Also regarding your comments about China - they sorta ring a bell in regard another Asian county in the late 1930's who gave the weatern powers a rather rude shock in 1941.

We may see some copied tachnology today, but the money China is earning from the consumers in the rest of the world is plenty enough for some serious R & D in many fields including military. They have the people, they have the money and the desire - China will become a major designer and producer of advanced aerospace technology, it is no longer maybe just how soon.

Within the intelligence communities of many nation China is expected to be the big mover in the next 10-20 years as both an economic and military power.
 

airrocket

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China is feeling the pain as well. This is a world wide economic boondoggle. The FEDS bailout paybacks could (deep six it) freeze military hypersonic tech for decades. Once Obama's anti-capital tax policies are unleashed on our small businesses (adding insult to injury) the final nail will have been driven. And the unemployment hits I doubt that China will be getting rich off the US consumer anymore. Ya know I figured Obama would most likely kill those types of military projects even the economy was good. I hope there is a lot old stuff for us to drool over. I fear the worst is yet to come and we won't see much else in the way sexy hyper projects for decades.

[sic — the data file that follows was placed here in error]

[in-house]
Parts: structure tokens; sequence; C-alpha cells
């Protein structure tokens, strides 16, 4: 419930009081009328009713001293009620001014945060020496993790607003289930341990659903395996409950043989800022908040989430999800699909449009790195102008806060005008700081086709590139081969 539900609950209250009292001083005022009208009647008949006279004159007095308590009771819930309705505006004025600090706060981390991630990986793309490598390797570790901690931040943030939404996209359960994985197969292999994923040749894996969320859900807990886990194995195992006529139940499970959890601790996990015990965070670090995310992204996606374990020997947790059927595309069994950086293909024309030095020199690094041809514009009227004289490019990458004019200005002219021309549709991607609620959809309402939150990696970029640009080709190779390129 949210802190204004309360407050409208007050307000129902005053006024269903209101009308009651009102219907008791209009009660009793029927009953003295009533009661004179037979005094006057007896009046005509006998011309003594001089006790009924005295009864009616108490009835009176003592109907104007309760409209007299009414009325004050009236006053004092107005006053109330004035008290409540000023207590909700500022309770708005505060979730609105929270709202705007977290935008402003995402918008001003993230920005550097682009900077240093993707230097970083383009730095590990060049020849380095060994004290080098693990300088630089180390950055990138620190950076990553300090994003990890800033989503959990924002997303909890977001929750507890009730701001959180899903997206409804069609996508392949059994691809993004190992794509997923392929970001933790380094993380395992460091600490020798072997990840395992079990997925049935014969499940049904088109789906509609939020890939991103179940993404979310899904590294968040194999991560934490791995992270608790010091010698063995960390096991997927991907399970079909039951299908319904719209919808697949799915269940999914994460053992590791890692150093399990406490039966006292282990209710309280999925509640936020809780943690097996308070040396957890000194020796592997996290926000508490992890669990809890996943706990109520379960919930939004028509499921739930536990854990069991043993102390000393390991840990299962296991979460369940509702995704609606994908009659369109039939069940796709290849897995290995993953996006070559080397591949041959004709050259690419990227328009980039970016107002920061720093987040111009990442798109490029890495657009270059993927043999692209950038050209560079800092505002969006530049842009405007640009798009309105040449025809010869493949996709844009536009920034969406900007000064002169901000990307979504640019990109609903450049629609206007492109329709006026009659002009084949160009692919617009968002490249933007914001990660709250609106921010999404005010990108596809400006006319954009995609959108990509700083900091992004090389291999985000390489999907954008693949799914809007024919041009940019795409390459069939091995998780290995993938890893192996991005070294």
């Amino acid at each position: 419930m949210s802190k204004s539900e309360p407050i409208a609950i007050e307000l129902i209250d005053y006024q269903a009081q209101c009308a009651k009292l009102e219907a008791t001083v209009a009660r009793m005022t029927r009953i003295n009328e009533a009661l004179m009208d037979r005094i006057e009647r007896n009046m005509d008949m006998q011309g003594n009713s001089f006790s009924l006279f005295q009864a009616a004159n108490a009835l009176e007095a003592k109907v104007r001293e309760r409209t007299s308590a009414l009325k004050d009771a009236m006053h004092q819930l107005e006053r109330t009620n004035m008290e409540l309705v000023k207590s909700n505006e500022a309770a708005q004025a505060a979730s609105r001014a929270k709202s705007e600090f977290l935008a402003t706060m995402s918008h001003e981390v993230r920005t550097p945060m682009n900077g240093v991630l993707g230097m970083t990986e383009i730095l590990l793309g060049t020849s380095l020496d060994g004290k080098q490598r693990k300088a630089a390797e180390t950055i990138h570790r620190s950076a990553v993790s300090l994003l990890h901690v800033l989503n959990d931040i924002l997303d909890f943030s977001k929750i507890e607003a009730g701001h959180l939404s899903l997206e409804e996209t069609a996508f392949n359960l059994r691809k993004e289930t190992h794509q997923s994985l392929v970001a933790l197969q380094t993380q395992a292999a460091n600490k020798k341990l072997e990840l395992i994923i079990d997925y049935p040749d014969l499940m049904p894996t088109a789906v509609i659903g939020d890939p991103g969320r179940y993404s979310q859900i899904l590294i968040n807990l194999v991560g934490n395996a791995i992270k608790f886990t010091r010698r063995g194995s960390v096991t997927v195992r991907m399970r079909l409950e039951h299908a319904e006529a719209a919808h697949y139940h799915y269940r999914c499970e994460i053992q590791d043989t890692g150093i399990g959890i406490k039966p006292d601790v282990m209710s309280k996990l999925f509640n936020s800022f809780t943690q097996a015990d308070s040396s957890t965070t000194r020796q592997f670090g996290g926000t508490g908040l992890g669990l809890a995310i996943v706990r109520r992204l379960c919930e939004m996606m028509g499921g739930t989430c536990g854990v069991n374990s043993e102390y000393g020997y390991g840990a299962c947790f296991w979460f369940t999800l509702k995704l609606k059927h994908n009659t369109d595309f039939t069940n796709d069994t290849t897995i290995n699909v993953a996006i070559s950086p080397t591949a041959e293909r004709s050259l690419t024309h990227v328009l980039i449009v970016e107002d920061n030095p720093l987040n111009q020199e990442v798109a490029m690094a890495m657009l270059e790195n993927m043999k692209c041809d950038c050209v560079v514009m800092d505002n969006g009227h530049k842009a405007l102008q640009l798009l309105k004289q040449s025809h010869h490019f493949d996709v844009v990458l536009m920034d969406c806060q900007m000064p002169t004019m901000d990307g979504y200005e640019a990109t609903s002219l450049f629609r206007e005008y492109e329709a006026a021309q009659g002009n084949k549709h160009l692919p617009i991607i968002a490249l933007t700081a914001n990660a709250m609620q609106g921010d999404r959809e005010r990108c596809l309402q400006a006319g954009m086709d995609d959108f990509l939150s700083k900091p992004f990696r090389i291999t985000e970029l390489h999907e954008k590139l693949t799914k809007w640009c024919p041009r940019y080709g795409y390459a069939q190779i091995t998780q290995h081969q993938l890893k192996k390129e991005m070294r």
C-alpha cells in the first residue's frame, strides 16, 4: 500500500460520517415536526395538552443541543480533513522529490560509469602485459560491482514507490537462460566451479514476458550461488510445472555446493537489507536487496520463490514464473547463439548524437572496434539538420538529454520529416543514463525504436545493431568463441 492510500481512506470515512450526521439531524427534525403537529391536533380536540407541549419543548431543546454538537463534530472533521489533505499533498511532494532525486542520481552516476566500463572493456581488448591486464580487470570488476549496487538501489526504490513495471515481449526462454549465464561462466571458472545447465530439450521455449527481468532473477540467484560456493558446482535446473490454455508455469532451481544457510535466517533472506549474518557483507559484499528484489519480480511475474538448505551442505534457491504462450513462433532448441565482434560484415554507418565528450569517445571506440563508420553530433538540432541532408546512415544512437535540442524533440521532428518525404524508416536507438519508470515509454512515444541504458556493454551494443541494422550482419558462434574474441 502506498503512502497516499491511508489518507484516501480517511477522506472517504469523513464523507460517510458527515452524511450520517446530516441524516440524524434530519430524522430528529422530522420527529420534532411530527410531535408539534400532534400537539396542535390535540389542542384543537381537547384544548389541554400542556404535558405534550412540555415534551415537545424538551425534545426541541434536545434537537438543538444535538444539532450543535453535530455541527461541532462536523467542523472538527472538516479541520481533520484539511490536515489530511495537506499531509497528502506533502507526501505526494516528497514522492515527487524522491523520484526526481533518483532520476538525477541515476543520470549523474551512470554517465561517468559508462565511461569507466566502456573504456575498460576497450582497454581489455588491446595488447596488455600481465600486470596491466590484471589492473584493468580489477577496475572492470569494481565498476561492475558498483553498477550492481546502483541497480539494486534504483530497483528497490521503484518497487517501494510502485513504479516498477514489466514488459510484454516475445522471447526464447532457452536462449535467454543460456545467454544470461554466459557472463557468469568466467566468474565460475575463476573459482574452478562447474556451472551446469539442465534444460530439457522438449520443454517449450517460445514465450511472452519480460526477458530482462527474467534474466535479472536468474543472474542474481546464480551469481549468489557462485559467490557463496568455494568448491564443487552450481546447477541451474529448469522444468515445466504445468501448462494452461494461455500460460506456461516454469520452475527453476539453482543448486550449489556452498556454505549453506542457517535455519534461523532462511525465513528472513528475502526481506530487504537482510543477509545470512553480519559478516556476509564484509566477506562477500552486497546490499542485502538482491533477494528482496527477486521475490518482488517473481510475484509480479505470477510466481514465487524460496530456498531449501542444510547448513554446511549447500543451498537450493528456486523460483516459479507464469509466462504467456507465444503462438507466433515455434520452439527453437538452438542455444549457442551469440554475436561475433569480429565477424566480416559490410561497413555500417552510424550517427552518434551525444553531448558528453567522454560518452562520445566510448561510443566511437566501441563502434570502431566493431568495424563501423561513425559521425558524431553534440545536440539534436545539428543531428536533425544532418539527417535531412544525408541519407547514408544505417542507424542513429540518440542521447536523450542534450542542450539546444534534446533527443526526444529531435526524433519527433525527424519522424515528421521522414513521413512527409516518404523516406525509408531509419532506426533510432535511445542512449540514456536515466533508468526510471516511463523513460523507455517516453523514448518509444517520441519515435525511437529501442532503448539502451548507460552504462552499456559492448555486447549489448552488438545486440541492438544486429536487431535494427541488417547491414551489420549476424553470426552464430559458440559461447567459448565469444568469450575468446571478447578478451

Orionblamblam

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airrocket said:
I fear the worst is yet to come and we won't see much else in the way sexy hyper projects for decades.

There are two basic reasons for hypersonics:
1) Passenger transports
2) Military vehicles

As to 1), that's never made economic sense. If an SST can't make it, an HST sure as hell can't.

As to 2), masive changes in technologies for warfare tend to be driven by threats of the enemy having the same or better. Since nobody seems to have made hypersonic airbreathers practical, there's seemingly not much drive for such things.

Of course, the main driver for military technological development is actual war, and not much drives war quite like economic failure. So a socialist administration in Washington D.C. might be just the thing...
 

airrocket

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Blackswift demise...looks offical

http://www.aviationweek.com/aw/blogs/defense/index.jsp?plckController=Blog&plckScript=blogScript&plckElementId=blogDest&plckBlogPage=BlogViewPost&plckPostId=Blog%3A27ec4a53-dcc8-42d0-bd3a-01329aef79a7Post%3Ab47b5367-e89d-4b6d-bd47-5e05016f7e32